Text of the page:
Wednesday, October 4, 2023

Banned Books Week 2023 - Huxley's Brave New World

As promised, I'm sharing the banned/challenged books we are reading this year for the 1000 Books Project at Gather Together and Read. Today the focus is on why Aldous Huxley's Brave New World has been banned or challenged.

A favorite among book challengers for nearly 80 years, Aldous Huxley's 1932 novel was banned in Ireland shortly after publication. With its themes of sexual promiscuity, drug use and suicide, "Brave New World" tells a story in a bleak future where the populace is manipulated and controlled by the state. Schools in Miller, Mo., banned "Brave New World" in 1980 because of its characters' acceptance of promiscuous sex.

The book was challenged as required reading in the Corona-Norco, Calif., Unified School District in 1993 because it "centered around negative activity". The challengers cited the school's health curriculum, which taught sexual abstinence, and said the characters of "Brave New World" went against those teachings. A challenge in Mercedes, Texas, on the basis of adult content, resulted in the school board's ruling that school principals must offer alternate reading selections if parents challenge a book on a reading list.

Aldous Huxley’s dystopian novel, set in London in the year 2540 (632 A.F. in the book), has also become one of the most frequently censored books in literary history. It was #52 of the 100 most banned books of 1990-2001 and one of the 10 most frequently challenged books of 2010 according to the ALA’s Office of Intellectual Freedom for themes of sexuality, drugs, and suicide. Incidentally, it was the only classic on the list for that year.

The school board in Baxley, Georgia, banned “Brave New World,” along with John Steinbeck’s “Of Mice and Men”, and Richard Wright’s “Native Son” because a local church minister objected to the contexts, despite many of the community’s parents and teachers approving of the book.

Other reasons for banning it throughout the years in the United States include insensitivity and racism.

“Brave New World” has been challenged in Glen Burnie, Maryland for too much sexual content; while on the opposite coast it found itself in trouble in Seattle after a parent complained that the book has a “high volume of racially offensive, derogatory language, and misinformation on Native Americans. In addition to the inaccurate imagery, and stereotype views, the text lacks literary value which is relevant to today’s contemporary multicultural society.”

Perhaps Huxley foreshadowed the onslaught of censorship attempts his novel would endure in one of the most memorable dialogues of “Brave New World,” which is a fitting discussion point for any debate on censorship and book banning. Remembering Shakespeare, the character, John, says, “You got rid of them. Yes, that’s just like you- getting rid of everything unpleasant instead of learning to put up with it. Whether ’tis better in the mind to suffer the slings and arrows of outrageous fortune or to take arms against a sea of troubles and by opposing end them… But you don’t do either.”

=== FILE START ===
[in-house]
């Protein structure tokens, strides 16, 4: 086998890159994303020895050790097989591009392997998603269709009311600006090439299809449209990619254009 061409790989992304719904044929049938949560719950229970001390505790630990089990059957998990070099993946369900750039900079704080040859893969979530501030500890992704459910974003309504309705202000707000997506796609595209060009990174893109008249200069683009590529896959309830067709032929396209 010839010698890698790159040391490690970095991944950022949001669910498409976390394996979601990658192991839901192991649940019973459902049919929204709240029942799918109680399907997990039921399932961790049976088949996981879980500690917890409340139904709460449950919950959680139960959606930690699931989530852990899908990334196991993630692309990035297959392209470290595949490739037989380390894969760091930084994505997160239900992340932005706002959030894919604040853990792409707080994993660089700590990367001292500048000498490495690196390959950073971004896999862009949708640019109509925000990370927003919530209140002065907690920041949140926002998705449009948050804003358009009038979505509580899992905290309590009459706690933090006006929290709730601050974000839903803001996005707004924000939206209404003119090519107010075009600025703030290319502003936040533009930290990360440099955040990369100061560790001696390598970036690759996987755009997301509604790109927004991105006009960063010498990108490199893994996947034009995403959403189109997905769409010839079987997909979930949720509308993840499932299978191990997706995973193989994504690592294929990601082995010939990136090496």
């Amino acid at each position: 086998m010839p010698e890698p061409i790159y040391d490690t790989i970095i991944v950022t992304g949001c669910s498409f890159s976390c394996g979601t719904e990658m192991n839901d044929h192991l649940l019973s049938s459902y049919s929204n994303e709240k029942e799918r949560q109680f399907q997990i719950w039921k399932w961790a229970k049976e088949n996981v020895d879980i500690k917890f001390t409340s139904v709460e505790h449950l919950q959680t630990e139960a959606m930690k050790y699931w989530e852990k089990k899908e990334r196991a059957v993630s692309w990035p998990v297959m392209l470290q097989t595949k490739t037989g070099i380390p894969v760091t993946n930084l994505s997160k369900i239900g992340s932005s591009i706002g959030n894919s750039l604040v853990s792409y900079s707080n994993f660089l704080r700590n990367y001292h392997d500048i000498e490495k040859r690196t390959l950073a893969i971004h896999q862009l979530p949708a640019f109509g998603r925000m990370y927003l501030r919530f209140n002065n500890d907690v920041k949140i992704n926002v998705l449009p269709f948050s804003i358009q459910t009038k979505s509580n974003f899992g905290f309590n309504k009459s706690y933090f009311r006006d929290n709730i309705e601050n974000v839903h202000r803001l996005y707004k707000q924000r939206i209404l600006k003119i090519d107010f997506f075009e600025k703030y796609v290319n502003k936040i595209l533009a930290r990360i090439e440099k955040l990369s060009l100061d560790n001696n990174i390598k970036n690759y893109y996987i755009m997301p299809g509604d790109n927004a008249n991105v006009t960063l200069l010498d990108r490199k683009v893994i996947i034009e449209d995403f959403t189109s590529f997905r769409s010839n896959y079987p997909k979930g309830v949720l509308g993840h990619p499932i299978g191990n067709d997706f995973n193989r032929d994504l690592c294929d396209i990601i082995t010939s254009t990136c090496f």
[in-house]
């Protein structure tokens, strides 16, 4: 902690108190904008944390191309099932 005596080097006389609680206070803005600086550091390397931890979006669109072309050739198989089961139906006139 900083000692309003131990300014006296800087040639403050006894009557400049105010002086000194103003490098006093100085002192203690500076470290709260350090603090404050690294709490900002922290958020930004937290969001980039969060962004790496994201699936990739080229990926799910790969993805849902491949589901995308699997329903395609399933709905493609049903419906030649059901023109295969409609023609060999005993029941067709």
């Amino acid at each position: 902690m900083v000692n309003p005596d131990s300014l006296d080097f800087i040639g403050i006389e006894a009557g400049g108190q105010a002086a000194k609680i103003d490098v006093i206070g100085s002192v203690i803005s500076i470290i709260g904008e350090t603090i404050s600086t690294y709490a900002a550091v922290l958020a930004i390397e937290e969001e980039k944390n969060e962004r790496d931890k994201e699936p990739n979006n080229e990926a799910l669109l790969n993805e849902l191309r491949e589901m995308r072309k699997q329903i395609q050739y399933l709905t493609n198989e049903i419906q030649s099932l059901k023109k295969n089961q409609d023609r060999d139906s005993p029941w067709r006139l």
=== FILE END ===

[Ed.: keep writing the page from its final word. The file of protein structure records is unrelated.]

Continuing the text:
John also claims the “right to be unhappy,” and Mustapha says it’s also “the right to grow old and ugly and impotent; the right to have syphilis and cancer; the right to have too little to eat; the right to be lousy; the right to live in constant apprehension of what might happen tomorrow.”

The common thinking is that utopia is some far-off goal of the future, a state of being far removed from that of the present day; but utopia and dystopia are merely two sides of the same coin.

Part of what makes this book so controversial is the very thing that makes it so timeless- we want to believe that technology has the power to cure all, but Huxley shows the dangers all too well.

By removing all of the world’s sorrows and ills, humanity also rids itself of the true pleasures in life. There’s no real passion in a fixed and engineered society; no creativity; and no individuality. To know the pleasure, you must first know the pain. That’s the difference between having a life and living a life.

Source: Banned Books Awareness: “Brave New World” - Banned Books Awareness and Reading for Knowledge

A publicly documented case of a censorship attempt...

Clinton, Tennessee: Clinton Public Library

In February 2023, the library board voted against a proposal to create a special section of their library to house books related to gender identity and sexual orientation. The conversation was spurred by challenges to Grandad’s Camper, It Feels Good to be Yourself, and Families like Mine from members of a group that advocates for the censorship of library material with LGBTQIA+ representation. While the books were retained where they were originally shelved, members of the group went on to challenge numerous additional titles with LGBTQIA+ representation, including literary memoirs and sex education titles. The group has recently begun calling for the library director’s resignation and threatening community members who have publicly defended access to these resources. In August, the mayor of Anderson County and four county commissioners asked the sheriff to investigate whether 17 books available at public libraries, including Clinton Public Library, violate Tennessee’s criminal obscenity laws. Prosecutors have not brought charges.

Never miss a post!

* indicates required

No comments:

Post a Comment

Thank you for visiting and taking the time to comment. It means so much.

I apologize for word verification, but as soon as I changed the settings from only users with Google accounts, I started receiving a ton of spam comments...within one hour of changing the settings. The bots are on high alert apparently.

- See more at: